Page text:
# Which motion is exclusive in 3D or higher dimensions?

Hi guys,

I have a simple question

Linear movement can be found in 1D, 2D and 3D world objects

Rotation can be found in 2D and 3D world objects.

Now, are there any kind of motion can only be found in 3D world objects? This kind of motion should be as simple as linear movement or rotation, and very basic that other 3D motions can be described based upon.

If there is not, why -

1. There are only 2 kinds of basic movements?
2. perhaps there are more advanced movements in 4D or higher dimensions?
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The notion of direct isometries formalises your notion of rigid body motions, and it is known for 3 dimensions at least that every direct isometry is the composition of a translation and at most 3 rotations - see, for example, the Wikipedia article about Euler angles. Analogously, in n dimensions, every direct isometry is the composition of a translation and at most n rotations. So — in short, the answer is no. – Zhen Lin Dec 22 '10 at 14:33

I interpret your question to be asking for a description of 1-parameter groups of isometries.

The generic kind of motion in 3 dimensions is a screw-motion, which is translation along an axis combined with rotation about the same axis. Up to changing the speed of a parametrization, translations and rotations in 2 and 3 dimensions are all alike, but screw motions have an invariant, the pitch of the screw: how many complete turns are made with one unit of translation along the axis? Rotation is the limiting case pitch $\rightarrow 0$, while translation is the limiting case pitch $\rightarrow \infty$.

In 4 dimensions, in addition to rotations, translations and screw motions, there are compound rotations, which involve rotating about one 2-plane at one speed while rotating about the perpendicular plane at another speed. In 5 dimensions, there is also a compound screw-motion, which combines translation along a 1-dimensional axis with compound rotation in the perpendicular 4-plane.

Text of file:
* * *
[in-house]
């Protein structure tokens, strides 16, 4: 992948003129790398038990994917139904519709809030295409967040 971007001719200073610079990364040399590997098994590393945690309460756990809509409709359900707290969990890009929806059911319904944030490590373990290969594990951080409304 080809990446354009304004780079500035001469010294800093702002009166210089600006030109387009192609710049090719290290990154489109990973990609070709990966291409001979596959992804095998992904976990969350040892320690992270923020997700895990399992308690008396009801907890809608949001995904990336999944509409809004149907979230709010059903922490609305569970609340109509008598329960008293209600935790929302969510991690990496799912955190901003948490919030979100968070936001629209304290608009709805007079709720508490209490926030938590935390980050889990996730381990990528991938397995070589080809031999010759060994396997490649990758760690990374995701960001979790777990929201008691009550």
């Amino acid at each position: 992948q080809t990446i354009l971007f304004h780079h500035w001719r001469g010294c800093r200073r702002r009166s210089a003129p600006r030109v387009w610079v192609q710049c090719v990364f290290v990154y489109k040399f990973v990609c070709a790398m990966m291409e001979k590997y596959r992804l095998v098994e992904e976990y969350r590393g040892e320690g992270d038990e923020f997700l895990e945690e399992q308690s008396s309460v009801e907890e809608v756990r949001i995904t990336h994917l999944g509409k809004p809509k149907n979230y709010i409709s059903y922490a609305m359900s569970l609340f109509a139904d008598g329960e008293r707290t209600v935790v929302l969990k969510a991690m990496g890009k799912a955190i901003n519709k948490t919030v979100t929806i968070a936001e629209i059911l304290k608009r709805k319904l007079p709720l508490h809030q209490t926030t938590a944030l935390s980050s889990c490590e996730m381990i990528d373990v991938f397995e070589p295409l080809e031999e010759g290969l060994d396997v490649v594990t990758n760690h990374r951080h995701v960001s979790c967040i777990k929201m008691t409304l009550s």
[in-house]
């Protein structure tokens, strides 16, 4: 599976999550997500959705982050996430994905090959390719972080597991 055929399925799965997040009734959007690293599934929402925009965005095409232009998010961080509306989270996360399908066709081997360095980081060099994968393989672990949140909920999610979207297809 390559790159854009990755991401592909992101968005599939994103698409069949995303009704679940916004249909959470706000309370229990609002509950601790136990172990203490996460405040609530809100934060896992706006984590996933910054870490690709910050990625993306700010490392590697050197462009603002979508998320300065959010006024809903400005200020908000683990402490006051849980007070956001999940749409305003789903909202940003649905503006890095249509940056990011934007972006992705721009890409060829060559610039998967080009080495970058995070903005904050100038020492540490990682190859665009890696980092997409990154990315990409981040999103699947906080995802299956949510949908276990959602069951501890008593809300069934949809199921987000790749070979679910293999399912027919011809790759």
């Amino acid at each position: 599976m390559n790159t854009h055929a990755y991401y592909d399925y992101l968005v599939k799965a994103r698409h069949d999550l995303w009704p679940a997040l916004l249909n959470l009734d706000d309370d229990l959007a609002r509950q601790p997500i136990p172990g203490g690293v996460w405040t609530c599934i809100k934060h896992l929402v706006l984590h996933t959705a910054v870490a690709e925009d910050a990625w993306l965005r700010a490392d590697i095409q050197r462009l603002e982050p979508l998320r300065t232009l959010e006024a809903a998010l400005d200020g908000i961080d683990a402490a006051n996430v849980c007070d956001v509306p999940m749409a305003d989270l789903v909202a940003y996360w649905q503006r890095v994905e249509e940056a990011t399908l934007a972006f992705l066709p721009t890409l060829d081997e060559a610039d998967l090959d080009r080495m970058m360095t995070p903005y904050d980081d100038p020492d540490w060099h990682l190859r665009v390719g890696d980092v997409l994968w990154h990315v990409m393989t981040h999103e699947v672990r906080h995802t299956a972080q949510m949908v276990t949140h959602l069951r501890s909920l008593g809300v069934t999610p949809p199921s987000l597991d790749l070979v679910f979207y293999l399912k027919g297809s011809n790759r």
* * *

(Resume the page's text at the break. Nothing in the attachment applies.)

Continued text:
The general pattern is similar. In dimension n, you can take any collection of mutually orthogonal 2-planes intersecting at a point and independently rotate each of them, and you can independently combine these rotations with translation in any direction that is a common perpendicular.

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One small point, given that the question was phrased in physical terms, is that this answer assumes that the space is euclidean. It would be more realistic to consider particle motion in Minkowski spacetime, in which we are talking about one-parameter subgroups of the Poincaré group instead. The answer there is a little different. – José Figueroa-O'Farrill Dec 22 '10 at 14:56
+1 Ah, I hadn't thought about this interpretation of the question — I interpreted it as asking whether every rigid body motion consists of some composition of translations and rotations. Another question which could have been asked is the classification of all (direct) isometries up to conjugacy. – Zhen Lin Dec 22 '10 at 15:00
thanks. I didn't get some part of the answers, but I understand "screw". It all seems so natural now :) – est Dec 22 '10 at 15:03
@Zhen Lin: I wasn't sure which of these two questions was intended, so I made my best guess. Direct motions up to conjugacy is similar. One can first look at the derivative $d\phi$ of a direct isometry $\phi$, an element of $SO(n)$, for which there is an orthogonal splitting of $\mathbb E^n$ into the +1 eigenspace, the -1 eigenspace, and even-dimensional characteristic subspaces for some set of rotations. If the +1 eigenspace is trivial, $\phi$ has a fixed point and $\phi$ is a compound rotation. In general, $\phi$ mod $+1$-eigenspace has a fixed point, and it may translate as well as rotate. – Bill Thurston Dec 22 '10 at 17:56